Following Republican Dan Raulerson’s resignation from the House of Representatives, a special election to find someone to fill his seat is scheduled for Dec. 19. While much of the focus for these types of elections typically incline towards the Democrat and Republican candidates, a surprising third-party candidate might mix things up.
27-year-old, Ahmad Hussam Saadaldin, a Muslim, Mass Communications graduate of the University of South Florida (USF) is running as a non-party-affiliated candidate for the House District 58 special election. This isn’t an impromptu decision for Saadaldin, who has been interested and involved in politics for much of his young life.
“I was intending to run for this district next year, but the Republican resigned and it prompted a special election,” said Saadaldin.
During his time at USF, Saadaldin was heavily involved in activism and politics. He was the president of Students for Justice in Palestine. He was also one of the original founders of the divestment effort on the USF-Tampa campus, which asks USF to dis-invest from companies that violate human rights, such as the private prison industry, and those that harm the environment. These sentiments are not forgotten by him in his political agenda.
“We want to divest from oil companies,” said Saadaldin, reiterating one of the main focuses of the divestment effort on campus.
Saadaldin is consistent with a liberal agenda regarding his stance on other prominent issues.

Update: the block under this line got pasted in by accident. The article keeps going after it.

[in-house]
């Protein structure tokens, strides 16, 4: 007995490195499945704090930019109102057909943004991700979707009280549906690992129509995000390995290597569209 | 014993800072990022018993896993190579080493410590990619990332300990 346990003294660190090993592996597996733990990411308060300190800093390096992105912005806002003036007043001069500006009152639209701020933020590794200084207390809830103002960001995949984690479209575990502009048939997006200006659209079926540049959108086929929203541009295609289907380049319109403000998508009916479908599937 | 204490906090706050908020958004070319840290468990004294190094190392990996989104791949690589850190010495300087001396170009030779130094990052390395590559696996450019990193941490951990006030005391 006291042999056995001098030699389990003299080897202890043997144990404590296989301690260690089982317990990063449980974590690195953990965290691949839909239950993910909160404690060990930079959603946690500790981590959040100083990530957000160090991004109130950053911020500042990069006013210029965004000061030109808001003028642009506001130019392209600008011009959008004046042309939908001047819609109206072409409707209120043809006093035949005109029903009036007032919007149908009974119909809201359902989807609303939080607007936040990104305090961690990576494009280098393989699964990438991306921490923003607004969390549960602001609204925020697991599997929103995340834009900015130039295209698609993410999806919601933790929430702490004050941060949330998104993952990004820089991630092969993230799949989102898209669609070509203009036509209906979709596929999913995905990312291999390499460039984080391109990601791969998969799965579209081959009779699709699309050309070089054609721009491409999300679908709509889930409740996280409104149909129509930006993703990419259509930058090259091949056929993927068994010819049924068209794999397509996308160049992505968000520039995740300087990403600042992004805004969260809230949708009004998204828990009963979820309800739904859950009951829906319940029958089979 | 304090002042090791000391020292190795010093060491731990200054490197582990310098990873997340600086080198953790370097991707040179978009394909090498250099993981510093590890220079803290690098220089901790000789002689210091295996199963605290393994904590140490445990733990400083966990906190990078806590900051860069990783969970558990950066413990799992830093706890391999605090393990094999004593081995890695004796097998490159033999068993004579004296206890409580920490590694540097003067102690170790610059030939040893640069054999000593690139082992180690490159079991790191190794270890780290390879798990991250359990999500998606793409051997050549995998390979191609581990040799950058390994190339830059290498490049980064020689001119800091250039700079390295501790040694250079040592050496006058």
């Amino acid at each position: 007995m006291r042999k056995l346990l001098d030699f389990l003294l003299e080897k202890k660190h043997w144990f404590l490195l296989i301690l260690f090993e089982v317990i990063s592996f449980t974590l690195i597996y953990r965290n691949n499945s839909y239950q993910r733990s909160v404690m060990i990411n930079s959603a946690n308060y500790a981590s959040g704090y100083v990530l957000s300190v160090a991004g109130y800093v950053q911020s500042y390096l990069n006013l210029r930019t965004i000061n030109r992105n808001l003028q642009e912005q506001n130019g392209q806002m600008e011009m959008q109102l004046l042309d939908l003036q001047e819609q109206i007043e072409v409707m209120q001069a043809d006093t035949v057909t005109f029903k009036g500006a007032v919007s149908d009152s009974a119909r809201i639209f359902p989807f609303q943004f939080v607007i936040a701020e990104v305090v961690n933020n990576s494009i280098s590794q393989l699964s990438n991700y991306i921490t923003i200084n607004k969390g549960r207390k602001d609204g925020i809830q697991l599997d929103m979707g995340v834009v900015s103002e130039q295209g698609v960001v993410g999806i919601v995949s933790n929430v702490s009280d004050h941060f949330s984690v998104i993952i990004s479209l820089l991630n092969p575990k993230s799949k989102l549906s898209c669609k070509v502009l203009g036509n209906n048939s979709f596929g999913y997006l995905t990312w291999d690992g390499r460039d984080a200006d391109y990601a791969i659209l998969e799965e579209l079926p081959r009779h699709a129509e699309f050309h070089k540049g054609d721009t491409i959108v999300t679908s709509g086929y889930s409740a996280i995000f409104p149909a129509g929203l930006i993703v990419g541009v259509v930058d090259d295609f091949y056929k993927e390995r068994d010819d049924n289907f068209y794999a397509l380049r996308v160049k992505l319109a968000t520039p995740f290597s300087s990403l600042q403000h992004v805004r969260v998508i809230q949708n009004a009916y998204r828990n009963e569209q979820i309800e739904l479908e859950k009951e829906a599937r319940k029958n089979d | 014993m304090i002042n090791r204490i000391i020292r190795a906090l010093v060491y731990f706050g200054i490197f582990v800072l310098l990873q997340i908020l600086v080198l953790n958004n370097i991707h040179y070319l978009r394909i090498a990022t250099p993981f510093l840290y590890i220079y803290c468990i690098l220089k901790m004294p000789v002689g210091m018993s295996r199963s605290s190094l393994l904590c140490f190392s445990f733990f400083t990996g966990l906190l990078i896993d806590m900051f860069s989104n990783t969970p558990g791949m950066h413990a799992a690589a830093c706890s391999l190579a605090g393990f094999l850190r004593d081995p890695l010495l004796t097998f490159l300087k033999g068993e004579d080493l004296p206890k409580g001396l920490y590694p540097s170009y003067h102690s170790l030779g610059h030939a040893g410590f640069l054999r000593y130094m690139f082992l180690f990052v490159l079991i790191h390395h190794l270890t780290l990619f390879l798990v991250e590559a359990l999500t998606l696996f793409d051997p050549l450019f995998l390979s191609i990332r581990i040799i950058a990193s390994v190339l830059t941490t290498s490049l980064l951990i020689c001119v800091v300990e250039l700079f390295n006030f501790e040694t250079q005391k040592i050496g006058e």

“I’m running on ‘The Three E’s’: education, economy and environment,” said Saadaldin.
He wants to keep public money in public education, raise the minimum wage to $15, and put in policies that can help the environment and prevent climate change, such as transitioning from non-renewable energy to renewable energies.
Comparing himself to other political candidates, Saadaldin aligns himself most to Bernie Sanders.
“I’m like Bernie Sanders on a much more local level,” said Saadaldin. “I want to incorporate his universal health care policies on a local level, in the state of Florida.”
On Sunday, Saadaldin and a group of volunteers went knocking door-to-door in an effort to increase the public knowledge of his campaign and gain more voters.
“We have to inspire people to the polls,” said Saadaldin to his band of canvassers. “A special election means that not many voters are going to come out; if we can get more people to the polls…we have a real chance.”
His target demographic is registered independent voters, whom he tracks through the app Ten More Voters. He admitted that, though the app has its kinks, it’s effective in determining who he would have most luck contacting and tracking who has already been contacted.
An issue Saadaldin has with the current system, and something that prompted him to run was the manner in which most political candidates who receive money from big corporations ended up being controlled by those same companies. He felt that this interfered with the integrity of the candidates as well as who they were going to fight for, should they win.
“(My campaign is) not taking any money from the corporations – not today, not ever,” said Saadaldin. “So you can be sure that we’re going to represent the issues and the people, not the powerful.”
Following the 2016 presidential election, there were critics who credited the electoral loss of Hillary Clinton to third-party voters who cast their ballots outside of the two main political parties, Republican and Democrat. Saadaldin doesn’t see that as the issue.
“We need people to run outside of the two-party system because we need more options,” said Saadaldin. “If we don’t do this now, we’ll never do it, and we’ll never actually make change.”
The young adult recognizes that his youth is something that separates himself from most candidates, but he sees that as a positive quality.
“Age means nothing,” said Saadaldin. “We have to live on earth longer than these people representing us. If you want change to come, you have to bring it yourself.”
Featured image courtesy permission to use by Nick Armero